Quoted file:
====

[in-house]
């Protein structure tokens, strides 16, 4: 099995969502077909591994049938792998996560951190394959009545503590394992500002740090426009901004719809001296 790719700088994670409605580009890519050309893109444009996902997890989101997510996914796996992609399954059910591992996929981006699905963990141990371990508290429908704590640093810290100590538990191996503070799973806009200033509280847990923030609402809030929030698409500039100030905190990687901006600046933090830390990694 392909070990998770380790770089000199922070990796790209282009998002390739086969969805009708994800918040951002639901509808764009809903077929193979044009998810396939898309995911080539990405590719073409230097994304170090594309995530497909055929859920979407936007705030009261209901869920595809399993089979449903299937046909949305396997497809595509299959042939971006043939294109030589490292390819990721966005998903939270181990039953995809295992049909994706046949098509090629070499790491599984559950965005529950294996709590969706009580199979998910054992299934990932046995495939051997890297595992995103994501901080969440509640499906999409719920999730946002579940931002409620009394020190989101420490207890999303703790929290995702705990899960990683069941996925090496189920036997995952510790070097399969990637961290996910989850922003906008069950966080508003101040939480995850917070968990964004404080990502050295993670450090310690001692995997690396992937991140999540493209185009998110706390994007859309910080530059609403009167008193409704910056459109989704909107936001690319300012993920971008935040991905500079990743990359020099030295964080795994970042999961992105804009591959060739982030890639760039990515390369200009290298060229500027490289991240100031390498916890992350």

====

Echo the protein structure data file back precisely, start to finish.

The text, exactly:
[in-house]
């Protein structure tokens, strides 16, 4: 099995969502077909591994049938792998996560951190394959009545503590394992500002740090426009901004719809001296 790719700088994670409605580009890519050309893109444009996902997890989101997510996914796996992609399954059910591992996929981006699905963990141990371990508290429908704590640093810290100590538990191996503070799973806009200033509280847990923030609402809030929030698409500039100030905190990687901006600046933090830390990694 392909070990998770380790770089000199922070990796790209282009998002390739086969969805009708994800918040951002639901509808764009809903077929193979044009998810396939898309995911080539990405590719073409230097994304170090594309995530497909055929859920979407936007705030009261209901869920595809399993089979449903299937046909949305396997497809595509299959042939971006043939294109030589490292390819990721966005998903939270181990039953995809295992049909994706046949098509090629070499790491599984559950965005529950294996709590969706009580199979998910054992299934990932046995495939051997890297595992995103994501901080969440509640499906999409719920999730946002579940931002409620009394020190989101420490207890999303703790929290995702705990899960990683069941996925090496189920036997995952510790070097399969990637961290996910989850922003906008069950966080508003101040939480995850917070968990964004404080990502050295993670450090310690001692995997690396992937991140999540493209185009998110706390994007859309910080530059609403009167008193409704910056459109989704909107936001690319300012993920971008935040991905500079990743990359020099030295964080795994970042999961992105804009591959060739982030890639760039990515390369200009290298060229500027490289991240100031390498916890992350």